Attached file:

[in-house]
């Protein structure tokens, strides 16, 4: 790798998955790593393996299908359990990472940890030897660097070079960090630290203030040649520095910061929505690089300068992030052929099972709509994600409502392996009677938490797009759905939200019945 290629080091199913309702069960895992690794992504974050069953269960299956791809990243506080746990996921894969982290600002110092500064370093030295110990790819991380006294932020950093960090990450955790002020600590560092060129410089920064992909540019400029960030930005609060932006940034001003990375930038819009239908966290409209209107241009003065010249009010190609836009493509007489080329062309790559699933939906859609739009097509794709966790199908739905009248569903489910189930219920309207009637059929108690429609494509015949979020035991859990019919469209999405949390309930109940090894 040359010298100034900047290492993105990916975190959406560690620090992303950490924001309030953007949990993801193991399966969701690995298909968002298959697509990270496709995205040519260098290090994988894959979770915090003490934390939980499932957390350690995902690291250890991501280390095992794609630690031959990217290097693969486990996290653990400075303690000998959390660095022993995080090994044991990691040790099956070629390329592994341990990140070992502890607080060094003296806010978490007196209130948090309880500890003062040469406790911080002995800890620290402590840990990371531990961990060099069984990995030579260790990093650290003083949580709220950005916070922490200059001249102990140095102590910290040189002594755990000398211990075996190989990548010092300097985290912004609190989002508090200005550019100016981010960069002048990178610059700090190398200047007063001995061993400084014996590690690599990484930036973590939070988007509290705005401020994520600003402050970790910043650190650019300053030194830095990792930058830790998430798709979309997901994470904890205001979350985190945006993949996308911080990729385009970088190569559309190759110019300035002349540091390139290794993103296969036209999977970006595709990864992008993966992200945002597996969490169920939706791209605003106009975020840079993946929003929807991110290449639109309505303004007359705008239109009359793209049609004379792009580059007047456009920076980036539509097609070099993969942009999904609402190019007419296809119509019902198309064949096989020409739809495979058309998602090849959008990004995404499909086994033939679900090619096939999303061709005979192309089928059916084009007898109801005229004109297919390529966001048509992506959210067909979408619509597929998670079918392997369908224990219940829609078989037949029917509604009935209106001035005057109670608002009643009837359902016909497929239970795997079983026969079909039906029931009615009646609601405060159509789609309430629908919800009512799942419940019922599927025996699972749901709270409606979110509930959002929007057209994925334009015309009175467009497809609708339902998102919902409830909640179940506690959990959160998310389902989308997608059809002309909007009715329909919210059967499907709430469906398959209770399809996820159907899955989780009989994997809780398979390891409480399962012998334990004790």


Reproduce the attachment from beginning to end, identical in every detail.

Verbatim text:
[in-house]
């Protein structure tokens, strides 16, 4: 790798998955790593393996299908359990990472940890030897660097070079960090630290203030040649520095910061929505690089300068992030052929099972709509994600409502392996009677938490797009759905939200019945 290629080091199913309702069960895992690794992504974050069953269960299956791809990243506080746990996921894969982290600002110092500064370093030295110990790819991380006294932020950093960090990450955790002020600590560092060129410089920064992909540019400029960030930005609060932006940034001003990375930038819009239908966290409209209107241009003065010249009010190609836009493509007489080329062309790559699933939906859609739009097509794709966790199908739905009248569903489910189930219920309207009637059929108690429609494509015949979020035991859990019919469209999405949390309930109940090894 040359010298100034900047290492993105990916975190959406560690620090992303950490924001309030953007949990993801193991399966969701690995298909968002298959697509990270496709995205040519260098290090994988894959979770915090003490934390939980499932957390350690995902690291250890991501280390095992794609630690031959990217290097693969486990996290653990400075303690000998959390660095022993995080090994044991990691040790099956070629390329592994341990990140070992502890607080060094003296806010978490007196209130948090309880500890003062040469406790911080002995800890620290402590840990990371531990961990060099069984990995030579260790990093650290003083949580709220950005916070922490200059001249102990140095102590910290040189002594755990000398211990075996190989990548010092300097985290912004609190989002508090200005550019100016981010960069002048990178610059700090190398200047007063001995061993400084014996590690690599990484930036973590939070988007509290705005401020994520600003402050970790910043650190650019300053030194830095990792930058830790998430798709979309997901994470904890205001979350985190945006993949996308911080990729385009970088190569559309190759110019300035002349540091390139290794993103296969036209999977970006595709990864992008993966992200945002597996969490169920939706791209605003106009975020840079993946929003929807991110290449639109309505303004007359705008239109009359793209049609004379792009580059007047456009920076980036539509097609070099993969942009999904609402190019007419296809119509019902198309064949096989020409739809495979058309998602090849959008990004995404499909086994033939679900090619096939999303061709005979192309089928059916084009007898109801005229004109297919390529966001048509992506959210067909979408619509597929998670079918392997369908224990219940829609078989037949029917509604009935209106001035005057109670608002009643009837359902016909497929239970795997079983026969079909039906029931009615009646609601405060159509789609309430629908919800009512799942419940019922599927025996699972749901709270409606979110509930959002929007057209994925334009015309009175467009497809609708339902998102919902409830909640179940506690959990959160998310389902989308997608059809002309909007009715329909919210059967499907709430469906398959209770399809996820159907899955989780009989994997809780398979390891409480399962012998334990004790």